While I've not actually done any trading on the pages, my persistence (or deranged obsession for all things bright and zig-zaggy) has paid off.  I hate to say it, but I've accrued a decent amount and found presents for nearly everyone on the list.  A few were on the original list; some are good "replacements."

This whole 3-ring circus has amused my coworkers and friends, and even my husband.  He recently posted a photo on his Facebook page of the loot (with me in the background, well camouflaged in a MfT dress).  Then he simply wrote, "Help!" as the title.  Much laughter and disbelieving remarks ensued.  You know, I contemplated sharing this picture.  But part of solving the problem is acknowledging you have one, right?  And isn't sharing one of the first steps?  Well, in all its shamefulness (or not), here it is:

Shocked?  Awed?  Only sorta?  Howzabout this picture?

There, that's more like it.  Not bad for someone who only got 5 things of the (cough) 20 ordered.  Did I overcompensate?  Bah, nonsense!  Remember, many of these are presents or items I picked up for others.  Really.  No.  Really!

To all of you who caught the Missoni for Target virus - I understand.  It takes a few weeks to shake and the only known cure is your Visa bill.  And maybe a significant other who is about to lose his or her mind.  I ask you, did you find everything your heart desired?  Or are you caught still wanting?  Did you suffer under the delusion that your shopping and coveting was over, only to get sucked into more madness?  That happened to me, too.  Did you fall prey to eBay (or geez, Craigslist, which was just as bad?).  Or, like some of my friends, are you shaking your head and saying, "I don't get it."  That is a totally legit perspective, and your credit card thanks you mucho.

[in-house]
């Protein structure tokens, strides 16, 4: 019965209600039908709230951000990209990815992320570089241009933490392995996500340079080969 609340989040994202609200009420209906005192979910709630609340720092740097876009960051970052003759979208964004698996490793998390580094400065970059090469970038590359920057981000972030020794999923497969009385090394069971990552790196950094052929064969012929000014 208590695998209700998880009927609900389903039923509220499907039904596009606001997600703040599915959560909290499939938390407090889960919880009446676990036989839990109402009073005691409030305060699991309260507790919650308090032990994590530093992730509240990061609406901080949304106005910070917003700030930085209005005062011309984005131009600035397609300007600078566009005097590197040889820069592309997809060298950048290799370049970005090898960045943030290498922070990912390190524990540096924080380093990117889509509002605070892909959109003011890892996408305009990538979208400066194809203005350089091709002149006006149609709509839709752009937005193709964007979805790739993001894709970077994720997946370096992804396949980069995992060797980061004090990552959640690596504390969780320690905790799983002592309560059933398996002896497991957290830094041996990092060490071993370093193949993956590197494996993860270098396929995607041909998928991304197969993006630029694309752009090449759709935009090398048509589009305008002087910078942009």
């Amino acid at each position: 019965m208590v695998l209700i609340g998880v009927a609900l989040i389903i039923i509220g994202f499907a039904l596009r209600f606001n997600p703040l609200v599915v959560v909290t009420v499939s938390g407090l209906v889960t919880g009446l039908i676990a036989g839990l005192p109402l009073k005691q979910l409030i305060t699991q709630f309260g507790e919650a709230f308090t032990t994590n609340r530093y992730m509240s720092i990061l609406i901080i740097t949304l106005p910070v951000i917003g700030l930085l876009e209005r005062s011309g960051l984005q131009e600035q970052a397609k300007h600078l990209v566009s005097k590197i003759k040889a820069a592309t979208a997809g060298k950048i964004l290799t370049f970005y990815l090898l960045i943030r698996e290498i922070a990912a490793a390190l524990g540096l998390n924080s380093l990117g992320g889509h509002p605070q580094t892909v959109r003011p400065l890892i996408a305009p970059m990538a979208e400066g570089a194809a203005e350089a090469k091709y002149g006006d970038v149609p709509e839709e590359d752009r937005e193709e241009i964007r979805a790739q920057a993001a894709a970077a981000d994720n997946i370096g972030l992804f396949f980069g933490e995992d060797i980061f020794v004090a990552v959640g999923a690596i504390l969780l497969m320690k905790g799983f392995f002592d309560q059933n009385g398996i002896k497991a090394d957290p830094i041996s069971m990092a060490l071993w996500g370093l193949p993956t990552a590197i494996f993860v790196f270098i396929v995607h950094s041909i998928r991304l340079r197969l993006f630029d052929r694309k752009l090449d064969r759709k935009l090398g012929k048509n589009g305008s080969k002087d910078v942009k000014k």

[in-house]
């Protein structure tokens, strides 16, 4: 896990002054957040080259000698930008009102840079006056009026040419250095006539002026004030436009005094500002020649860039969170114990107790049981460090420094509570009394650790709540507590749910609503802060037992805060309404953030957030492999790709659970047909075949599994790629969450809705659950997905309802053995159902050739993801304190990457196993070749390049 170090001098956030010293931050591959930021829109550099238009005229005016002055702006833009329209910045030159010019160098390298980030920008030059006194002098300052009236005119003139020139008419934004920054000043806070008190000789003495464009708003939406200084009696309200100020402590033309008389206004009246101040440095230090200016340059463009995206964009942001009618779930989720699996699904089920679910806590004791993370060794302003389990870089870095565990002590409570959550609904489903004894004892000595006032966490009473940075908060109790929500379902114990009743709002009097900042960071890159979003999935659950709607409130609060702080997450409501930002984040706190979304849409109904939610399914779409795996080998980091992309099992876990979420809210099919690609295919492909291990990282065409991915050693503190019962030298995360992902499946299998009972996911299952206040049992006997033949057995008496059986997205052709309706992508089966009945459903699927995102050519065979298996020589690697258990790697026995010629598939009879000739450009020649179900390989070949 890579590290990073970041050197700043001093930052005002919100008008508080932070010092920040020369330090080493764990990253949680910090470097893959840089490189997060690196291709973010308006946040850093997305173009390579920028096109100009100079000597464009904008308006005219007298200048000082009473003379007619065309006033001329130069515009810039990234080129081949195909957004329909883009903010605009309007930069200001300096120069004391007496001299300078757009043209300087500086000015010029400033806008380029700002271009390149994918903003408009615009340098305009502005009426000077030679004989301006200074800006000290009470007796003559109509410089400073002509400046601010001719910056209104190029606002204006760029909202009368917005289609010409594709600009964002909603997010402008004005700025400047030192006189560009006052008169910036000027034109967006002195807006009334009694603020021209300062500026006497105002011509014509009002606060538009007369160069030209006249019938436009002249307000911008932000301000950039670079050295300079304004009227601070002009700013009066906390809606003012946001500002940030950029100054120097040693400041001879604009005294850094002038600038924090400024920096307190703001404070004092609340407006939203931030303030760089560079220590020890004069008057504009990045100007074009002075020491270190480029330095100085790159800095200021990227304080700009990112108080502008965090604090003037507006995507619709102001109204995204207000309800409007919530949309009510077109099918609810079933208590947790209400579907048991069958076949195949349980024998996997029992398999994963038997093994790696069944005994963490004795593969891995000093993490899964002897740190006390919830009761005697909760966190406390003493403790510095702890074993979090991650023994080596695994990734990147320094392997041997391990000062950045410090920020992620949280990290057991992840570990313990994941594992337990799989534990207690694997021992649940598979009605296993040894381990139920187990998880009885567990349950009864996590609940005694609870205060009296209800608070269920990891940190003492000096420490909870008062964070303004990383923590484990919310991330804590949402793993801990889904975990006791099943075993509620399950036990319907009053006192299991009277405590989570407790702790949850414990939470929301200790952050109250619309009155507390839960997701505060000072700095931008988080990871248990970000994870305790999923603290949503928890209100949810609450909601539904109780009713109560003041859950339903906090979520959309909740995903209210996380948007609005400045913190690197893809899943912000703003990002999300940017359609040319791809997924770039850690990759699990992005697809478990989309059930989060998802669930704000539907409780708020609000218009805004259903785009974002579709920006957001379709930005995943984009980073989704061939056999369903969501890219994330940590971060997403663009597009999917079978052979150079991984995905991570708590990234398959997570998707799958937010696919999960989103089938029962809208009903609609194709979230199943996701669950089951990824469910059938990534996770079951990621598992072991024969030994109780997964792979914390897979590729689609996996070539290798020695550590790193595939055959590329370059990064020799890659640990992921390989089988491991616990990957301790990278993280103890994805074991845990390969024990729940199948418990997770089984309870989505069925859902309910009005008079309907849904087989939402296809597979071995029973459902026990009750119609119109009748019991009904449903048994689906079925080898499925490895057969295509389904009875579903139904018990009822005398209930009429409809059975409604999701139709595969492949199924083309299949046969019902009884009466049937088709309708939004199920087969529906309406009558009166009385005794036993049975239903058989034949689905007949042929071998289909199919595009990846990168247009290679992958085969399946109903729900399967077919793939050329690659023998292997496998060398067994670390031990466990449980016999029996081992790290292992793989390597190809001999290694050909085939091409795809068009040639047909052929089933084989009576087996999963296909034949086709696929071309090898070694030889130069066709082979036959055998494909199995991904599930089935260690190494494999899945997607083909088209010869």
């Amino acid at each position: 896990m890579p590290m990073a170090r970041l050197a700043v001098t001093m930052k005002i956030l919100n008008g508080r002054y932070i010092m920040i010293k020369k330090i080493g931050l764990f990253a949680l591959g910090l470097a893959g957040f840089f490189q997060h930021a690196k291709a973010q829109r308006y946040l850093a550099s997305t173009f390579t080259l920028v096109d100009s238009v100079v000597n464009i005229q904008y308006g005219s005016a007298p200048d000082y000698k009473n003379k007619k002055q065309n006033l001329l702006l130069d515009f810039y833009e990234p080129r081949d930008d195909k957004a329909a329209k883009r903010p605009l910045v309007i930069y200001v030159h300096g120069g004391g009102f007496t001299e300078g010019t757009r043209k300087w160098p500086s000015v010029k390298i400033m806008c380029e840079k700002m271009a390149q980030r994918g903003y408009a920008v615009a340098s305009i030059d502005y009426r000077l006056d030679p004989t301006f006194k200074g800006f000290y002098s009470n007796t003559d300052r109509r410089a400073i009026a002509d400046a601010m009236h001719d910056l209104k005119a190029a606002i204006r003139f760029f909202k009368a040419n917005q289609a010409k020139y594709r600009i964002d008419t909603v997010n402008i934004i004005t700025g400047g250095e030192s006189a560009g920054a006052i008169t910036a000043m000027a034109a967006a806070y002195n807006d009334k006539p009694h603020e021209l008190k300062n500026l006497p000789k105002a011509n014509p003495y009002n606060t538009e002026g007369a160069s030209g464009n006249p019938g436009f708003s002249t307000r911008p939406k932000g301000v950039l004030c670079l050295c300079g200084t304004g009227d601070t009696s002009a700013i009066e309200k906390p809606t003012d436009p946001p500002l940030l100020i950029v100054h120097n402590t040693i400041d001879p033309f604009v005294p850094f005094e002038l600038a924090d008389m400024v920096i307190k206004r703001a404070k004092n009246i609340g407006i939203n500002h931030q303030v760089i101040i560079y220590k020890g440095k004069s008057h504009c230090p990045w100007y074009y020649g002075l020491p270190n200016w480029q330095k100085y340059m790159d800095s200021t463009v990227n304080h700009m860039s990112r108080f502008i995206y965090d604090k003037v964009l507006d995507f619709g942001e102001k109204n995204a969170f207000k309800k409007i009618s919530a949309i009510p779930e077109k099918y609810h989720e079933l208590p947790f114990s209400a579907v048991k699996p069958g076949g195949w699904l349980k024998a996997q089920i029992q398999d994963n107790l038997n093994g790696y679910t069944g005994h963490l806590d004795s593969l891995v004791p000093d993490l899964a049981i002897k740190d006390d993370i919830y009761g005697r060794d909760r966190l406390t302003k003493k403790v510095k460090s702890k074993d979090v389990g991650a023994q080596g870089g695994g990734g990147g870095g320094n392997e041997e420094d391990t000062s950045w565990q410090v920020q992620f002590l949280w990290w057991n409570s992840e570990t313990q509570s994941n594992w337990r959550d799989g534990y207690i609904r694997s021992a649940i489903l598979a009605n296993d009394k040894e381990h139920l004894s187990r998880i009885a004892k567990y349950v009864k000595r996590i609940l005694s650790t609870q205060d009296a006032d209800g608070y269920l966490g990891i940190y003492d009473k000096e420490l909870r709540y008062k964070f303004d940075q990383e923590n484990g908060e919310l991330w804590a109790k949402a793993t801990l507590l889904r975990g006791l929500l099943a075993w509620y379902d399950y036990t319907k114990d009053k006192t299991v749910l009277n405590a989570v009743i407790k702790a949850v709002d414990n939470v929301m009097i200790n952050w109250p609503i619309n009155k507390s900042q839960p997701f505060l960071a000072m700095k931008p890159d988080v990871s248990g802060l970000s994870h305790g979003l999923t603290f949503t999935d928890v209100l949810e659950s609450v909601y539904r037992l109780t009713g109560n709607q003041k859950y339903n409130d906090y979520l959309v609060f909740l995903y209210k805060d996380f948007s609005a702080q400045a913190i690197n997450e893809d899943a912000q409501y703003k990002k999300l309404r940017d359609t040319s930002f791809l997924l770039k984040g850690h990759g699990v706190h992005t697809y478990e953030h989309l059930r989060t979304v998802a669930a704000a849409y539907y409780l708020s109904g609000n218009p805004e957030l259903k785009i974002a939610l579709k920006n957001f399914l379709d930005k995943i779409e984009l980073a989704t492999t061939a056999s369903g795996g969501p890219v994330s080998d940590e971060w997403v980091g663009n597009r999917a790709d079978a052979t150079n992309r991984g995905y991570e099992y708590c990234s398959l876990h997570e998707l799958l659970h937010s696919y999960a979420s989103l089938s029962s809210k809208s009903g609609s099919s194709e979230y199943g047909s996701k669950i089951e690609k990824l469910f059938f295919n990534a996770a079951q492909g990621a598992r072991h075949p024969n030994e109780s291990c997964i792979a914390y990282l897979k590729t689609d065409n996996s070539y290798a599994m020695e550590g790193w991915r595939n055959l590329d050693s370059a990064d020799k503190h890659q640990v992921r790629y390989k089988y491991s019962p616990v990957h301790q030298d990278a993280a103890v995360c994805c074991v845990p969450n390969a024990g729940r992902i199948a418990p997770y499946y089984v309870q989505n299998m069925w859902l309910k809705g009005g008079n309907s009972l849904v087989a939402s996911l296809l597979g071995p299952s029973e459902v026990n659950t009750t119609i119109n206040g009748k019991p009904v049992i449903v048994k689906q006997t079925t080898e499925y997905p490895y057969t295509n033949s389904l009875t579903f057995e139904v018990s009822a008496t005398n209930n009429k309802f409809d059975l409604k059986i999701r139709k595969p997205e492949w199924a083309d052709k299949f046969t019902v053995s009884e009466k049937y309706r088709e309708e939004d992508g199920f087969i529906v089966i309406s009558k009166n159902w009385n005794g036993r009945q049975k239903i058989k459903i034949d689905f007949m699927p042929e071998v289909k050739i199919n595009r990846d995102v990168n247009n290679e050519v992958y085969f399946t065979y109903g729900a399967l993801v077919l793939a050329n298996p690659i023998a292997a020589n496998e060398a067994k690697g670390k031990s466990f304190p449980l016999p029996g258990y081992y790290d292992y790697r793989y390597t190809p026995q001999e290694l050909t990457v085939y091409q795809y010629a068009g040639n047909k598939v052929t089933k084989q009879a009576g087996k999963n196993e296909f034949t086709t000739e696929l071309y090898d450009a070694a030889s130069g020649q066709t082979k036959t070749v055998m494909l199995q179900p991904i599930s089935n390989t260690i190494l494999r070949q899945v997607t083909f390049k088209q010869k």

At Target, life has moved on, and the chatter has changed from chevron patterns to frilly things by Josie Natori, sharp hats by Albertus Swanepoel and - dare I forget - dresses by Jason Wu.  However, you can bet a month from now (maybe even a year from now), there will still be a group of us pouncing on any Missoni for Target leftovers that we can get our paws on.

And if you're at any Twin Cities-area Target store this weekend, don't be surprised if you see me harassing (*nicely!*) the team members at Guest Service.  Hey, gotta take advantage of, "Can I help you find something?"  :)

P.S.  I give heartfelt props to all those who work at Target stores and have had to deal with all us Missoni freaks.  I am always nice to them, but I've heard some crappy stories about customers whose need to have got in the way of their need to have manners.  As much as I love this stuff too...  come on, it's just stuff.  Granted, pretty stuff in blinding hues and enough zig-zags and patterns to permanently mess with your eyesight :)